Liminal Strangeness by Jade Lowder
September 10 – November 12, 2021
Exhibit opening with Art Walk, Friday, September 10 | 4-8pm
Jade Lowder was born on a reservation in Montana. He received his BFA in painting from Montana State University in 2012 and his MFA in painting from Washington State University in 2015. While attending both programs, Jade connected with many of his fellow classmates creating collaborative efforts that have gone on to host gallery shows, experimental shows (such as a Drive-Thru Art Gallery and 24 hour exhibition), living room shows, and figure drawing groups. His latest most recent exhibition, It’s about Place, was an exploration of space, found images, belief, and identity. Currently, Jade resides in Bozeman, MT where he teaches Drawing and Painting at Montana State University. He serves on the board of directors for Gallatin Art Crossing and the Compassion Project, and continues to make work and seek out new and exciting exhibition opportunities.
How we connect with space is a question that we must focus on and give awareness to if we hope to possess a broader understanding of ourselves. Through the painting, drawing, and the examination of images and places of importance, or inversely unimportant and banal, I construct a picture of what identity is. By using the questioning of a metaphysical interaction with places and spaces as the focus of the work, the mediums act often as conduits for a larger conversation.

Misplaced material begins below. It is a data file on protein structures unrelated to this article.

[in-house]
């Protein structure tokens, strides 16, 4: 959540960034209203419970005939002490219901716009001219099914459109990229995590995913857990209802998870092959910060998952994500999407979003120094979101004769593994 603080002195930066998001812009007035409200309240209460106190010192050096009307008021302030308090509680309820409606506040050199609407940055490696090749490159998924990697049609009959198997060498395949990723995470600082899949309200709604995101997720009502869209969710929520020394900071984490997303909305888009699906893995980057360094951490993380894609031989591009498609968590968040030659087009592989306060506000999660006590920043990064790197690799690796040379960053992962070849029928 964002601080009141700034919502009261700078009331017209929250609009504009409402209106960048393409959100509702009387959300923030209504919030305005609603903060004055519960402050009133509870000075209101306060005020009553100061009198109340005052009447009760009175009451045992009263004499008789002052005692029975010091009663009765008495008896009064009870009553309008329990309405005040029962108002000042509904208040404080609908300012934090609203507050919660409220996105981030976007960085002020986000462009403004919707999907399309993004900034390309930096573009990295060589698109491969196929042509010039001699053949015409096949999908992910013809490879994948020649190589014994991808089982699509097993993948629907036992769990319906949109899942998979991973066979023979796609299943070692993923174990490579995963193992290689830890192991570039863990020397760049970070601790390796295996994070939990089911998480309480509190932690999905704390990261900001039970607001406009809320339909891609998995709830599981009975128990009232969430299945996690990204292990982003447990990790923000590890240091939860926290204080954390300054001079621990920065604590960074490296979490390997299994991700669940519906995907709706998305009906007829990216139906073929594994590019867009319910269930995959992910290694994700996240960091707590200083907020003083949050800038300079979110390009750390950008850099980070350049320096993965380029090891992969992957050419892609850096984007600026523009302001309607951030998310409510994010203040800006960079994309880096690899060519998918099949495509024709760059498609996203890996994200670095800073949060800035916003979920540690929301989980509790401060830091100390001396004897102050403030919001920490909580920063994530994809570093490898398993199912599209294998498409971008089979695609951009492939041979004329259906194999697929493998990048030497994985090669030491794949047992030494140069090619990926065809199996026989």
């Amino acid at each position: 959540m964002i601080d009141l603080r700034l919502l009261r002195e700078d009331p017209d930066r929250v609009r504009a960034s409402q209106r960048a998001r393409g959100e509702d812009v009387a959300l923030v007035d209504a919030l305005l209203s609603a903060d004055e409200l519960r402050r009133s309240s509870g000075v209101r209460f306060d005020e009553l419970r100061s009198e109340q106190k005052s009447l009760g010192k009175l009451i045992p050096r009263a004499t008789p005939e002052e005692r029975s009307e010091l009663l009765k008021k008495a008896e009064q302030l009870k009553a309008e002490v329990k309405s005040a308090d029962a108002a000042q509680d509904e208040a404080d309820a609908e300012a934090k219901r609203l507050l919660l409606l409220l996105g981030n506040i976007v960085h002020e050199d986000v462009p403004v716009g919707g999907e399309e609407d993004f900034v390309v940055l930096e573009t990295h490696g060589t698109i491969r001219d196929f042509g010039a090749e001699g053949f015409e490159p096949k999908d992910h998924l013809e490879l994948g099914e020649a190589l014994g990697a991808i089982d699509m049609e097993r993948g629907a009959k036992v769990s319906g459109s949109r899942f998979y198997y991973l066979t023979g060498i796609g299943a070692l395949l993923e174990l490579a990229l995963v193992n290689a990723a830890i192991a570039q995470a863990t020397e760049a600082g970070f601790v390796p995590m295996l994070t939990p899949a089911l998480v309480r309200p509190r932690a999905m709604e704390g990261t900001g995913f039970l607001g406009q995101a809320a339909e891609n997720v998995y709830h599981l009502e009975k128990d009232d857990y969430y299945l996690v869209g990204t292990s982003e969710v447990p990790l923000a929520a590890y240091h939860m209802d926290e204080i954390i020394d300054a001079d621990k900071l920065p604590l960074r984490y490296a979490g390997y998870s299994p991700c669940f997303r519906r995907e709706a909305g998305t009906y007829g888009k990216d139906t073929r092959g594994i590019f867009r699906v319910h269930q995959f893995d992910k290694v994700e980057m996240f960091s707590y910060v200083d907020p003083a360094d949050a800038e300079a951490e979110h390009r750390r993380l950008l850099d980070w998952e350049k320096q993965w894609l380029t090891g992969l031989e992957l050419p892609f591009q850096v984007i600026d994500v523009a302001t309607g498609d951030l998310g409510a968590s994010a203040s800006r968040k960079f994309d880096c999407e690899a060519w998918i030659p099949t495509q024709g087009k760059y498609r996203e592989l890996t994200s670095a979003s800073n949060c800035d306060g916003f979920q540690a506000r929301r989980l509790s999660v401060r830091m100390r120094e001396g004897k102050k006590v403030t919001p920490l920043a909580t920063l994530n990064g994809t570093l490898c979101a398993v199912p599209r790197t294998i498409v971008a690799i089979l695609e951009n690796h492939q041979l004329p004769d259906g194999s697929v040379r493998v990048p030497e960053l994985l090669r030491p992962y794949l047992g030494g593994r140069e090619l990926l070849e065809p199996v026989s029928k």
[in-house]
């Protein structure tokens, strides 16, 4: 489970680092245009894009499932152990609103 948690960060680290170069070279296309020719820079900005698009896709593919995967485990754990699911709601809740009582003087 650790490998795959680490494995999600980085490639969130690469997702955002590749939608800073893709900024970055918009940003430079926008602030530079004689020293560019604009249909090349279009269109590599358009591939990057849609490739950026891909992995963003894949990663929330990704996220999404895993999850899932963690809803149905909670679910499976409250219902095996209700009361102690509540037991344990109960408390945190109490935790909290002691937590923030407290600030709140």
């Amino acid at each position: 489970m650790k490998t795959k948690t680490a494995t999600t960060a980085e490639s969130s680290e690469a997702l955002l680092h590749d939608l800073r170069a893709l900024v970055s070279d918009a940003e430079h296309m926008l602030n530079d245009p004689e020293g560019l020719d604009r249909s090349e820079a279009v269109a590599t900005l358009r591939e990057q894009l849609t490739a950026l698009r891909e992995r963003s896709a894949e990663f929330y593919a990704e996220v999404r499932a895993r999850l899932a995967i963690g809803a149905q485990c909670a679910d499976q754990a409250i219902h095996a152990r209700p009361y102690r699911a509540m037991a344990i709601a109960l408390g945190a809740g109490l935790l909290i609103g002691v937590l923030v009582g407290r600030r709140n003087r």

My work thrives on tactility. We feel the brushstrokes and the movement of the image in our bodies. The artist’s presence is known through the interpretation of the act of making. The ability to perceive touch through visual cues in an image, forms a direct link between the viewer, the piece, and the maker. Beyond the basic tendencies of the medium of oil paint, whether the work is executed through drawing, acrylic, or sculpture, that sense of touch is a constant focus in the work.
I want to engage on multiple levels, an investment in the spaces that I am interested in. I do this by looking at images of the spaces, places, and people we find important in our daily lives, and by utilizing this process of communication through my work. Space can reveal much about our personalities and our perceptions of the world around us. We identify ourselves by where we are from—where we live and where we choose to spend our time. Our perception is directly tied into our understanding of the self.
This current body of work utilizes found images of spaces I would consider to be “in-between.” Their transitional nature has more to do with the metaphorical content to those inhabiting the spaces, or at least temporarily so. Belief has inevitably become a recurring theme in the work and with these series of images belief, place and identity curl around each other formulating something new.